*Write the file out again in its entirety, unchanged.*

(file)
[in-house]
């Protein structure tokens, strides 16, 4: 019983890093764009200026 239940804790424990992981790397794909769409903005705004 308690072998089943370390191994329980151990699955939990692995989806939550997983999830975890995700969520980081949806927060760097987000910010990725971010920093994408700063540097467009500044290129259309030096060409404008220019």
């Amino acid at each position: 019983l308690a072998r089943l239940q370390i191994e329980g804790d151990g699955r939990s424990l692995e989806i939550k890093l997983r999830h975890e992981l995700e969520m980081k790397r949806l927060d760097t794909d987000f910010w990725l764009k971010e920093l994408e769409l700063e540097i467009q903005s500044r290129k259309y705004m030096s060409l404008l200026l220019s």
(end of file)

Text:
[in-house]
């Protein structure tokens, strides 16, 4: 019983890093764009200026 239940804790424990992981790397794909769409903005705004 308690072998089943370390191994329980151990699955939990692995989806939550997983999830975890995700969520980081949806927060760097987000910010990725971010920093994408700063540097467009500044290129259309030096060409404008220019």
């Amino acid at each position: 019983l308690a072998r089943l239940q370390i191994e329980g804790d151990g699955r939990s424990l692995e989806i939550k890093l997983r999830h975890e992981l995700e969520m980081k790397r949806l927060d760097t794909d987000f910010w990725l764009k971010e920093l994408e769409l700063e540097i467009q903005s500044r290129k259309y705004m030096s060409l404008l200026l220019s």